Mars rover wraps survey of Jezero crater’s surprising volcanic floor | Science

THE WOODLANDS, TEXAS—After a year exploring the floor of Mars’s Jezero crater, where it gathered seven—soon to be eight—chalk-size rock samples for return to Earth, NASA’s Perseverance rover is set to speed toward its longstanding target at the crater’s edge: the remnants of a delta, deposited by water billions of years ago, that may contain fossilized evidence for past life.

Since the $2.7 billion rover landed in February 2021, it has traveled nearly 5 kilometers, following the boundary of two distinct sets of rocks on the crater floor, called Máaz and Séítah, before retracing its steps back to its landing site, where this week it collected its seventh rock sample.

The journey yielded surprises, the rover team announced this week here at the Lunar and Planetary Science Conference (LPSC). One is that none of the rocks seen so far were deposited by water, despite clear evidence that Jezero once hosted a deep lake, said Vivian Sun, a planetary scientist at NASA’s Jet Propulsion Lab (JPL), who helped lead the crater-floor campaign. “We now know that the crater floor rocks, both Máaz and Séítah, are igneous in origin.”

That’s a welcome finding, as dates gleaned from the volcanic rocks could reveal when the later flood of water filled the crater. And it doesn’t dim hopes for finding ancient life in the crater. Even if the rocks weren’t deposited by water, the team is finding that they interacted with it, creating a decent home for life.  

Data gathered from spacecraft in orbit around Mars already hinted that Jezero crater contained volcanic rocks. But on Mars, many lake-deposited sediments were eroded from igneous rocks and can appear volcanic from space. Soon after landing, Perseverance spotted layering in Séítah rocks that, at first blush, made them seem sedimentary. But once the rover inspected the rocks and used spectrometers mounted on its robotic arm to analyze their composition, it saw the hallmarks of molten formation. Séítah rocks contained evenly distributed crystals of the mineral olivine, which coalesce as magma slowly cools, whereas Máaz rocks had small grains of pyroxene and plagioclase, interlocked in a way that indicated igneous formation.

During most of its drive, Perseverance has stuck to Máaz, because Séítah is covered with impassable sand dunes. Halfway through its tour, though, the rover ducked into Séítah between dunes, guided by the reconnaissance of the Ingenuity helicopter, to drill several samples. (Ingenuity has flown 20 times so far, and it is now flying ahead to continue scouting for the rover at the delta front.) Observations from the rover’s cameras and ground-penetrating radar showed that the Séítah rocks underlie Máaz, which in turn lies under the delta formation, much of which has since eroded away from the crater floor.

The mostly likely explanation for this layering is that Séítah is the eroded remnant of an underground magma chamber, Linda Kah, a planetary scientist at the University of Tennessee, Knoxville, said at LPSC. Orbital pictures suggest later eruptions formed Máaz, said Briony Horgan, a planetary scientist at Purdue University. “We do think it is probably a lava flow.”

These volcanic rocks promise an eventual bonanza once the samples are returned to Earth in a mission later this decade, because their formation can be dated from the radioactively decaying elements they contain. Dates would bound the timing of the water that eventually came to Jezero crater, and help calibrate a system for dating other craters on Mars and elsewhere in the inner Solar System. “There will be a really interesting geochronology story,” Horgan said.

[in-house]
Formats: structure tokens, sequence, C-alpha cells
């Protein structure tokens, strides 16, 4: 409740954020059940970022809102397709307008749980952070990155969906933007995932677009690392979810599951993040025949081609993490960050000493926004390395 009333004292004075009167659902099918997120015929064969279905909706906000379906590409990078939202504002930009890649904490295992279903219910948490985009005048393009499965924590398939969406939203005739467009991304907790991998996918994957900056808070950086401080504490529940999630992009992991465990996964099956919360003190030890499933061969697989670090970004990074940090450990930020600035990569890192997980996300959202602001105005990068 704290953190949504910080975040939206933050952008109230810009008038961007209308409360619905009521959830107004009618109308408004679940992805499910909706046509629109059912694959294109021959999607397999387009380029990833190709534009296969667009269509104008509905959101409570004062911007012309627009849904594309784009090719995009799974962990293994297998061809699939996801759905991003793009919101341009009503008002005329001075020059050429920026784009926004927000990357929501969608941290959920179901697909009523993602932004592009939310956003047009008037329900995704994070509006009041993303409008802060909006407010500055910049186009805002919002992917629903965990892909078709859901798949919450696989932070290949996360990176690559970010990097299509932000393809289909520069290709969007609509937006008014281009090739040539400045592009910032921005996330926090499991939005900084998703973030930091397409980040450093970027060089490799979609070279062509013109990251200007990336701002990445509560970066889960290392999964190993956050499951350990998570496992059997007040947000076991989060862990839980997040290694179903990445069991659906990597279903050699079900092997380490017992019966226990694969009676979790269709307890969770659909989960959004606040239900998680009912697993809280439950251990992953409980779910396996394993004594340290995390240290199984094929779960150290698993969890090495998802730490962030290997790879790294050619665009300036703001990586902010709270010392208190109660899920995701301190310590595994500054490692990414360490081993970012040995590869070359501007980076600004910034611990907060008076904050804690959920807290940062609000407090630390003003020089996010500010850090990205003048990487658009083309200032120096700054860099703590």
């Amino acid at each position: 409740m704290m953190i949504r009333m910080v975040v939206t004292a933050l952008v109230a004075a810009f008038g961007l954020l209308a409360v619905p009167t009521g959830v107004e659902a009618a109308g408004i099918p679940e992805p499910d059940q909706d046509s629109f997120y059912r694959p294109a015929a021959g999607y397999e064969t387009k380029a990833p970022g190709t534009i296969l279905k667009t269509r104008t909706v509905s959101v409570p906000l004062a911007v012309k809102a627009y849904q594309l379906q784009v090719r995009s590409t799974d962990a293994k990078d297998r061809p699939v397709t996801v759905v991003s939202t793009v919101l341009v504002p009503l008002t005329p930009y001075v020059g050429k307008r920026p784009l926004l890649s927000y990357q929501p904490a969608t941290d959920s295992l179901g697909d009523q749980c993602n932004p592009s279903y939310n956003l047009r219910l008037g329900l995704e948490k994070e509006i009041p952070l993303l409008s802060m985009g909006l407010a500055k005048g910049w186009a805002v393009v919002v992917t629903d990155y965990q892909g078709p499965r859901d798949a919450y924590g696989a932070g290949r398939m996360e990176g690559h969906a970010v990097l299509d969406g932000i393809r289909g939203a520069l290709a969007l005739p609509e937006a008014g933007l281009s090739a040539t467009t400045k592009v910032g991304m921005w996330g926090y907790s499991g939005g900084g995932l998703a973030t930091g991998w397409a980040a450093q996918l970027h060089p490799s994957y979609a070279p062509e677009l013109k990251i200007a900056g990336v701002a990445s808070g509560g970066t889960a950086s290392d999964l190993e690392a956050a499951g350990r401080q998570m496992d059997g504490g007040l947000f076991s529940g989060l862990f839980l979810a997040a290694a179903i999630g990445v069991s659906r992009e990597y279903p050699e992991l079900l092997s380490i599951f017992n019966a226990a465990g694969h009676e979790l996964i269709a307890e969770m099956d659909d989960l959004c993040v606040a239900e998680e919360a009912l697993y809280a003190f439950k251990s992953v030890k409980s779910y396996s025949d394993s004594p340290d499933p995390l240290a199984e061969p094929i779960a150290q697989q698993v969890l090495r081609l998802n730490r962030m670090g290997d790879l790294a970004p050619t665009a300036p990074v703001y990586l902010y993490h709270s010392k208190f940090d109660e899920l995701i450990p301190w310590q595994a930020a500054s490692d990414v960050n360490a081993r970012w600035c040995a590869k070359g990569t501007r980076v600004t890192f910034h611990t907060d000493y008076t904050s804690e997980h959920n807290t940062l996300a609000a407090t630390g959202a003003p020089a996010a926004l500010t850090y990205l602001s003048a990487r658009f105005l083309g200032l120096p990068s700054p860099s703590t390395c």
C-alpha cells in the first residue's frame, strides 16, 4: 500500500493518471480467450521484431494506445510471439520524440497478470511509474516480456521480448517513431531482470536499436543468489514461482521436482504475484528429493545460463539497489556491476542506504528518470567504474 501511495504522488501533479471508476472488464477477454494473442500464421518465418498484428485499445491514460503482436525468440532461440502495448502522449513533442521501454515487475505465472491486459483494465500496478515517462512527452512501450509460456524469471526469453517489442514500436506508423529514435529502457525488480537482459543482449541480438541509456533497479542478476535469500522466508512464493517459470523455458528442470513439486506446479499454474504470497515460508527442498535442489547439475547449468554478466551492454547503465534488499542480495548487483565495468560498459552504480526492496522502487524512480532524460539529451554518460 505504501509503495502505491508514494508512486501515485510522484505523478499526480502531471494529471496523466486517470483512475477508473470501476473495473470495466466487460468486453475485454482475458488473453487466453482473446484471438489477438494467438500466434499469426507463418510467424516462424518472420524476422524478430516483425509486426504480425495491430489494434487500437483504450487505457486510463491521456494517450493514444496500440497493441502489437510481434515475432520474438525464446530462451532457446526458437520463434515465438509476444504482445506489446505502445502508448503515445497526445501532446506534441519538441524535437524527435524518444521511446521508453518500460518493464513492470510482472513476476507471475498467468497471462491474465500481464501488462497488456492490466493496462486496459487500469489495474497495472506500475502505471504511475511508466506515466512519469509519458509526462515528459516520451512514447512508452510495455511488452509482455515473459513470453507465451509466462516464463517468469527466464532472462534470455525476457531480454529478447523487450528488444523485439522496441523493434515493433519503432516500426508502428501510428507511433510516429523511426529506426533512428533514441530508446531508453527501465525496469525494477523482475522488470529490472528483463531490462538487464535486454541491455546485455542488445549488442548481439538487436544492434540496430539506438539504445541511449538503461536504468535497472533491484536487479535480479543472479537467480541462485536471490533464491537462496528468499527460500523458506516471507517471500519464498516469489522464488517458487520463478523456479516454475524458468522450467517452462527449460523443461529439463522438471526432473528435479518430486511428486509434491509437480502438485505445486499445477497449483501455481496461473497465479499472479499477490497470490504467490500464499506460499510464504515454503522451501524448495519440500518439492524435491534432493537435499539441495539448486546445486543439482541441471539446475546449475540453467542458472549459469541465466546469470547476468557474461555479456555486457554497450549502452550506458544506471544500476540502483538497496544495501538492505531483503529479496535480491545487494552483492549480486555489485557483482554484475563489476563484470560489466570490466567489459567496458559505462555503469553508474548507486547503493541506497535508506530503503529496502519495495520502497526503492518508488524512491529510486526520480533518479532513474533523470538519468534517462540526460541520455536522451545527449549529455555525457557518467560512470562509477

Despite their volcanic origin, the crater floor rocks show signs of modest alteration by water, and some could have provided a happy home for past microbial life, according to work presented at LPSC by Eva Scheller, a geologist at the California Institute of Technology. By firing an ultraviolet laser into the water-formed carbonate minerals in a Séítah rock, the SHERLOC spectrometer detected the distinctive fluorescence of simple ring-shaped organic compounds—a hint that even more complex organic molecules could have developed in the wet sediments. There is a “striking resemblance” to martian meteorites like Allan Hills 84001, famed for its abiotically formed organic molecules, Scheller said. “This could potentially be a habitable environment.”

After the Perseverance team drills an eighth sample near the landing site this week, the rover will skirt past Séítah’s dunes to reach the foot of the delta at a place they’ve dubbed Hawksbill Gap. The team will have to work fast, as it committed to collecting some 20 samples during the first 2 years, from not just the delta but the crater rim beyond, which is marked by a “bathtub ring” of carbonates reminiscent of those deposited by microbial mats along earthly shores. These samples will then be deposited in a cache on the surface for retrieval by the subsequent mission.

Thanks to improved autonomous driving capabilities, the rover can travel more than 300 meters in a day, several times farther than its still-operating predecessor, the Curiosity rover. Perseverance will likely reach the delta front by April, said Sanjeev Gupta, a geologist at Imperial College London. By then, he added, “Everything I’m telling you could be wrong.”

Using the zoom camera mounted on the rover’s mast, Gupta and his colleagues have scouted ahead and observed a clear layering at Hawksbill that indicate it formed in water that was once 45 meters deep. The bottommost layers are likely where the finest sediments accumulated—a perfect hunting ground for signs of past life.